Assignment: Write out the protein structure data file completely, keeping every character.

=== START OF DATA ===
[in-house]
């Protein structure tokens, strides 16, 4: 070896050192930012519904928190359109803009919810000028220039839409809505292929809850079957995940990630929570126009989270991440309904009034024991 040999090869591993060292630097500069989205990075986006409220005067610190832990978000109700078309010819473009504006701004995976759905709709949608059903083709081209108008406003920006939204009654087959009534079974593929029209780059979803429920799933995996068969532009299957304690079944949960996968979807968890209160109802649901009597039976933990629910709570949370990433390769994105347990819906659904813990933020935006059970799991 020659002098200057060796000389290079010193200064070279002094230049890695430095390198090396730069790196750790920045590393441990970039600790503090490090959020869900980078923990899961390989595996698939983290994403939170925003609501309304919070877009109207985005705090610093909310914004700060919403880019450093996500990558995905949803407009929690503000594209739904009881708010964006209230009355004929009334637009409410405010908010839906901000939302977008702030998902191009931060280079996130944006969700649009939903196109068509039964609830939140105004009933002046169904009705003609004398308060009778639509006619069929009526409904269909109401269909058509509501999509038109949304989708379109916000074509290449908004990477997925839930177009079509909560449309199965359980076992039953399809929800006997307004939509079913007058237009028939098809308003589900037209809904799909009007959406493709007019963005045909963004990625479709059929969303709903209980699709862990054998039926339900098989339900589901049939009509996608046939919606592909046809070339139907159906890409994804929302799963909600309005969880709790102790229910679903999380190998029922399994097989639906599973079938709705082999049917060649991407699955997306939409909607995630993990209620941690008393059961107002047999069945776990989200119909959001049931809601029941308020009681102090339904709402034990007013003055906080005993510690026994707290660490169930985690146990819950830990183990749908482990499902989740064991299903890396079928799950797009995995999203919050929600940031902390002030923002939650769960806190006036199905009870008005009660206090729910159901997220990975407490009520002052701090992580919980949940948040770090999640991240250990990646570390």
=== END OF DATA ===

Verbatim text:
[in-house]
């Protein structure tokens, strides 16, 4: 070896050192930012519904928190359109803009919810000028220039839409809505292929809850079957995940990630929570126009989270991440309904009034024991 040999090869591993060292630097500069989205990075986006409220005067610190832990978000109700078309010819473009504006701004995976759905709709949608059903083709081209108008406003920006939204009654087959009534079974593929029209780059979803429920799933995996068969532009299957304690079944949960996968979807968890209160109802649901009597039976933990629910709570949370990433390769994105347990819906659904813990933020935006059970799991 020659002098200057060796000389290079010193200064070279002094230049890695430095390198090396730069790196750790920045590393441990970039600790503090490090959020869900980078923990899961390989595996698939983290994403939170925003609501309304919070877009109207985005705090610093909310914004700060919403880019450093996500990558995905949803407009929690503000594209739904009881708010964006209230009355004929009334637009409410405010908010839906901000939302977008702030998902191009931060280079996130944006969700649009939903196109068509039964609830939140105004009933002046169904009705003609004398308060009778639509006619069929009526409904269909109401269909058509509501999509038109949304989708379109916000074509290449908004990477997925839930177009079509909560449309199965359980076992039953399809929800006997307004939509079913007058237009028939098809308003589900037209809904799909009007959406493709007019963005045909963004990625479709059929969303709903209980699709862990054998039926339900098989339900589901049939009509996608046939919606592909046809070339139907159906890409994804929302799963909600309005969880709790102790229910679903999380190998029922399994097989639906599973079938709705082999049917060649991407699955997306939409909607995630993990209620941690008393059961107002047999069945776990989200119909959001049931809601029941308020009681102090339904709402034990007013003055906080005993510690026994707290660490169930985690146990819950830990183990749908482990499902989740064991299903890396079928799950797009995995999203919050929600940031902390002030923002939650769960806190006036199905009870008005009660206090729910159901997220990975407490009520002052701090992580919980949940948040770090999640991240250990990646570390």